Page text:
Remotable="true" Priority="Normal"
    TypeID="com.focus24.PrinterMonitoring.WindowsPrinter.ErrorStateUMT"
    ConfirmDelivery="false">
	<Category>AvailabilityHealth</Category>
	<AlertSettings AlertMessage="com.focus24.PrinterMonitoring.WindowsPrinter.Error.Alert">
		<AlertOnState>Warning</AlertOnState>
		<AutoResolve>true</AutoResolve>
		<AlertPriority>Normal</AlertPriority>
		<AlertSeverity>Warning</AlertSeverity>
		<AlertParameters>
			<AlertParameter1>$Target/Host/Property[Type="Windows!Microsoft.Windows.Computer"]/PrincipalName$</AlertParameter1>
			<AlertParameter2>$Target/Property[Type="Windows!Microsoft.Windows.LogicalDevice"]/DeviceID$</AlertParameter2>
		</AlertParameters>
	</AlertSettings>
	<OperationalStates>
		<OperationalState ID="ErrorCritical" MonitorTypeStateID="StateIsCritical" HealthState="Error"/>
		<OperationalState ID="ErrorWarning" MonitorTypeStateID="StateIsWarning" HealthState="Warning"/>
		<OperationalState ID="ErrorHealthy" MonitorTypeStateID="StateIsHealthy" HealthState="Success"/>
	</OperationalStates>
	<Configuration>
		<IntervalSeconds>300</IntervalSeconds>
		<SyncTime />
		<TimeoutSeconds>150</TimeoutSeconds>
		<PrincipalName>$Target/Host/Property[Type="Windows!Microsoft.Windows.Computer"]/PrincipalName$</PrincipalName>
		<DeviceID>$Target/Property[Type="Windows!Microsoft.Windows.LogicalDevice"]/DeviceID$</DeviceID>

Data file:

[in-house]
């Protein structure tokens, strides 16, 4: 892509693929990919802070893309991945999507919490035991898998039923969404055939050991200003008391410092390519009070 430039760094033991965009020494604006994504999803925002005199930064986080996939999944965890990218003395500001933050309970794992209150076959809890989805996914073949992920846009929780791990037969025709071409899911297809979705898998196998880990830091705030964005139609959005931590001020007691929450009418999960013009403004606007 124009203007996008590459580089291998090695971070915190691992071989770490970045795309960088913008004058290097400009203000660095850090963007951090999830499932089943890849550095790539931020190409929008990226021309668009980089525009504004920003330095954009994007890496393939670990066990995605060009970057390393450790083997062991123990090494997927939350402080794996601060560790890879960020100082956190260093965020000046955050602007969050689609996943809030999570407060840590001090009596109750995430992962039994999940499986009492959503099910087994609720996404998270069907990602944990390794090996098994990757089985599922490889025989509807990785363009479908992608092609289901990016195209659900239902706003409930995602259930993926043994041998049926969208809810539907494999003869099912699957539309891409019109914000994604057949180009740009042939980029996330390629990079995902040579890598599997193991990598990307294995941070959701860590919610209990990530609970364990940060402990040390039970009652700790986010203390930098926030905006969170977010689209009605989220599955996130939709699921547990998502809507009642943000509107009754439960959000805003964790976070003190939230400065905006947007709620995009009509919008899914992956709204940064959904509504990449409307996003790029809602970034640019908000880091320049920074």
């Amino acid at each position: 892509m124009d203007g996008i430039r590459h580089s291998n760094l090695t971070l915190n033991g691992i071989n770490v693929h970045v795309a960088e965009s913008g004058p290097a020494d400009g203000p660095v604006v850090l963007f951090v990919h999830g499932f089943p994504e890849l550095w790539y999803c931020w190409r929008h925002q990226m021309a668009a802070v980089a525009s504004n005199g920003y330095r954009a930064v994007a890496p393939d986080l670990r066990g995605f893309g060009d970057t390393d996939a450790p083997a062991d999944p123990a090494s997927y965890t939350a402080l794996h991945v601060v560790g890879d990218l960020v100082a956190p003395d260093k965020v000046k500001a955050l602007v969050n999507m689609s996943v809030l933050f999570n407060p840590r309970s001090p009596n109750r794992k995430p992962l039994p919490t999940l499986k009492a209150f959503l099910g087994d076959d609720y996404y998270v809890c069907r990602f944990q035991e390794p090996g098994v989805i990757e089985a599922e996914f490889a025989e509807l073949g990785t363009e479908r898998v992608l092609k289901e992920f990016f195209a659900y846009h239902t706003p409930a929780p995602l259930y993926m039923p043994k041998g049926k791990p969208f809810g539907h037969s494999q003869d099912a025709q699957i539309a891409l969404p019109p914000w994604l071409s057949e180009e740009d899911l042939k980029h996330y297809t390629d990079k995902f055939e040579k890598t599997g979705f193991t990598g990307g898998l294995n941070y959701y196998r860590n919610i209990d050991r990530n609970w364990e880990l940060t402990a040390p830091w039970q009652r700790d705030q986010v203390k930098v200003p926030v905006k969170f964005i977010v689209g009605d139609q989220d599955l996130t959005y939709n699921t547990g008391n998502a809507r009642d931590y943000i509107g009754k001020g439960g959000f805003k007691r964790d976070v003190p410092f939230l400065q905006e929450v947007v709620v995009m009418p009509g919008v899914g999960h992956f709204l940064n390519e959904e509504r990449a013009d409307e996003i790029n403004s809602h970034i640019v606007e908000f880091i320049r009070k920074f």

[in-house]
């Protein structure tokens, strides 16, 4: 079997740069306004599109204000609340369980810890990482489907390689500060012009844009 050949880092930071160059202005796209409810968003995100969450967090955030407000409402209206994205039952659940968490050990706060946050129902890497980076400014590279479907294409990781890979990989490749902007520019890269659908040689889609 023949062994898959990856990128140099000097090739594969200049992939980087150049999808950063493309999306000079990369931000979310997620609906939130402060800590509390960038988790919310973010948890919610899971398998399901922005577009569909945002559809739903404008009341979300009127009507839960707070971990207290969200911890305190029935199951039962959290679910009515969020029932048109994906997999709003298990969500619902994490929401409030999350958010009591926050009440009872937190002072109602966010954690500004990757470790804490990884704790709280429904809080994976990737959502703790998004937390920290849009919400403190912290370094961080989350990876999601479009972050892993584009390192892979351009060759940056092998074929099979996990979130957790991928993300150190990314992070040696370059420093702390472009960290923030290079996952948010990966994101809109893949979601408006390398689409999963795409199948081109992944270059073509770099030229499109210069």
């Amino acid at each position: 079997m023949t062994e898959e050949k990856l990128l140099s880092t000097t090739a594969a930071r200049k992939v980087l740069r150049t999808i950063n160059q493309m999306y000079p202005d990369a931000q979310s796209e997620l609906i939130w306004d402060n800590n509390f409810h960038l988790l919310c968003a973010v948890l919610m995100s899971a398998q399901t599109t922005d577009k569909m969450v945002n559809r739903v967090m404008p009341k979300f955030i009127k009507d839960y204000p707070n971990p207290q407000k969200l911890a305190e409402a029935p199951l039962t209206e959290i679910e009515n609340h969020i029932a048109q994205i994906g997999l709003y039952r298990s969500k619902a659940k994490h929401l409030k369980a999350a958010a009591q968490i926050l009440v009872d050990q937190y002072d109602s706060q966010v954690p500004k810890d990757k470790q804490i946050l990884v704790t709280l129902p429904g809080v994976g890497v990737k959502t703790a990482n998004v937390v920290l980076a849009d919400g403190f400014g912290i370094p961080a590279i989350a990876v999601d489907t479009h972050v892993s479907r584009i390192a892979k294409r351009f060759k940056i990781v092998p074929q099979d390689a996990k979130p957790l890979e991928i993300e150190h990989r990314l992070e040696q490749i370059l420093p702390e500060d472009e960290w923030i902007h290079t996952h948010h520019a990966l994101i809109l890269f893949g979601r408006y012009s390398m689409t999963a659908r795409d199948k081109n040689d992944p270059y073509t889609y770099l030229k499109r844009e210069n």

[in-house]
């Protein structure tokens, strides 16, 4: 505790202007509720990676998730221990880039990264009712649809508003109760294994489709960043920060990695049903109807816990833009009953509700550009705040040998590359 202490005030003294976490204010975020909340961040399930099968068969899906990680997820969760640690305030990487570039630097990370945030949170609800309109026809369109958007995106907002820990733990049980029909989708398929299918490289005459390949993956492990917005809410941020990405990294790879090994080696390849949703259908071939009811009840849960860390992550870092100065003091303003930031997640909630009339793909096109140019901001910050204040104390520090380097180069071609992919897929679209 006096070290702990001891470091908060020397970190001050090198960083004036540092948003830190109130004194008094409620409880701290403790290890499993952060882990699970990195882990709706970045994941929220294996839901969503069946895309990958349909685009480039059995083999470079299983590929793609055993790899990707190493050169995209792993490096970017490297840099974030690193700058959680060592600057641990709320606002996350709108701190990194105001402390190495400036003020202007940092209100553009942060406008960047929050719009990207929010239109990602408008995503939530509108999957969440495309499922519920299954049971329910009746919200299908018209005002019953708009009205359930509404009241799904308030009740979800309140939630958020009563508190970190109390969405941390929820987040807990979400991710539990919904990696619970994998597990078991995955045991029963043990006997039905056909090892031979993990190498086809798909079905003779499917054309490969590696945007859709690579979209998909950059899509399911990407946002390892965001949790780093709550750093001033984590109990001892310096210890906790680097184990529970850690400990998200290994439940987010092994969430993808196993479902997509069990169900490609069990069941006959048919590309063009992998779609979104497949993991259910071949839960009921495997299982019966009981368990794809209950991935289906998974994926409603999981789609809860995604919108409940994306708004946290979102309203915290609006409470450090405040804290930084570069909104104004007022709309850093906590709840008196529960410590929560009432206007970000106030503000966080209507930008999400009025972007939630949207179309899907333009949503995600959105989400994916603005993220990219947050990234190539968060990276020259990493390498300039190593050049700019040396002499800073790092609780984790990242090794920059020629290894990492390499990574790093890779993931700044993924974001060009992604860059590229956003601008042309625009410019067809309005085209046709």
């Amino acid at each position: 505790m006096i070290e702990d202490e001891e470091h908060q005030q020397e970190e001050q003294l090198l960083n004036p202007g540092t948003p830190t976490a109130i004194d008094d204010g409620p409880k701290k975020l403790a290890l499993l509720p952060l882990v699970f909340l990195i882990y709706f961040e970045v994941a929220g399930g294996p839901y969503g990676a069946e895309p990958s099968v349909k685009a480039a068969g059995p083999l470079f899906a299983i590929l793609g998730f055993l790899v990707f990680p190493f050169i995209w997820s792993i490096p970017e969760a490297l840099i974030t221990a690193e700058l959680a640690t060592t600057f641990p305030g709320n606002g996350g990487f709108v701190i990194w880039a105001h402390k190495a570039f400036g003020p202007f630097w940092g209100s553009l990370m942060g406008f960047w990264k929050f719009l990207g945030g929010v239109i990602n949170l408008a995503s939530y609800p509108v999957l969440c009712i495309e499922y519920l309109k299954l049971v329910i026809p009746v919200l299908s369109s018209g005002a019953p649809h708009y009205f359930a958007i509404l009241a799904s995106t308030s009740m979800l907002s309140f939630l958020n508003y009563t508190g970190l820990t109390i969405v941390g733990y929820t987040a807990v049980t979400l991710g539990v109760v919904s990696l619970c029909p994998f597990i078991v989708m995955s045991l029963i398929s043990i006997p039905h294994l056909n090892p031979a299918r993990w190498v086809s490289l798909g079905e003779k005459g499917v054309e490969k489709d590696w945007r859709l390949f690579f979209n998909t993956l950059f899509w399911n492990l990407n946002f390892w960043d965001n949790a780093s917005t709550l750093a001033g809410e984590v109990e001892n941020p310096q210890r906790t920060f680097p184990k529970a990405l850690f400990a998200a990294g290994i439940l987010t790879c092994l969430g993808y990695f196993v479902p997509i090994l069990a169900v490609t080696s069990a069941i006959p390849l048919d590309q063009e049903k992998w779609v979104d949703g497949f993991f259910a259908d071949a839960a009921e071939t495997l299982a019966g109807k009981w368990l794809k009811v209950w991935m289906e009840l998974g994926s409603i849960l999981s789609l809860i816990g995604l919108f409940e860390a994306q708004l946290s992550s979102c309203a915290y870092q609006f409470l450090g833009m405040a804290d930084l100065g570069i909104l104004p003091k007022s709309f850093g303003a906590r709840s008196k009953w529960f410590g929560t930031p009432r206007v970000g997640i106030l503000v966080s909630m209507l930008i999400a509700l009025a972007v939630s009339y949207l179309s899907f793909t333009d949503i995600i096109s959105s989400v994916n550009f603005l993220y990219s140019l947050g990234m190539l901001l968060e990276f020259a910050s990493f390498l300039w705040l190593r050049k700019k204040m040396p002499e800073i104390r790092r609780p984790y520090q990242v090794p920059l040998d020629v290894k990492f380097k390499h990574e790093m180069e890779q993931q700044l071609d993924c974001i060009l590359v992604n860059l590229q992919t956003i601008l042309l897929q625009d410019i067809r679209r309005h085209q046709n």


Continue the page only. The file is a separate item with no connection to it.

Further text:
<SpecificState>1</SpecificState>
		<Warning0Critical1>0</Warning0Critical1>
	</Configuration>
</UnitMonitor>
<UnitMonitor ID="com.focus24.PrinterMonitoring.WindowsPrinter.Offline.Monitor"
    Accessibility="Public" Enabled="true"
    Target="com.focus24.PrinterMonitoring.WindowsPrinter"
    ParentMonitorID="Health!System.Health.AvailabilityState"
    Remotable="true" Priority="Normal"
    TypeID="com.focus24.PrinterMonitoring.WindowsPrinter.ErrorStateUMT"
    ConfirmDelivery="false">
	<Category>AvailabilityHealth</Category>
	<AlertSettings AlertMessage="com.focus24.PrinterMonitoring.WindowsPrinter.Offline.Alert">
		<AlertOnState>Error</AlertOnState>
		<AutoResolve>true</AutoResolve>
		<AlertPriority>Normal</AlertPriority>
		<AlertSeverity>Error</AlertSeverity>
		<AlertParameters>
			<AlertParameter1>$Target/Host/Property[Type="Windows!Microsoft.Windows.Computer"]/PrincipalName$</AlertParameter1>
			<AlertParameter2>$Target/Property[Type="Windows!Microsoft.Windows.LogicalDevice"]/DeviceID$</AlertParameter2>
		</AlertParameters>
	</AlertSettings>
	<OperationalStates>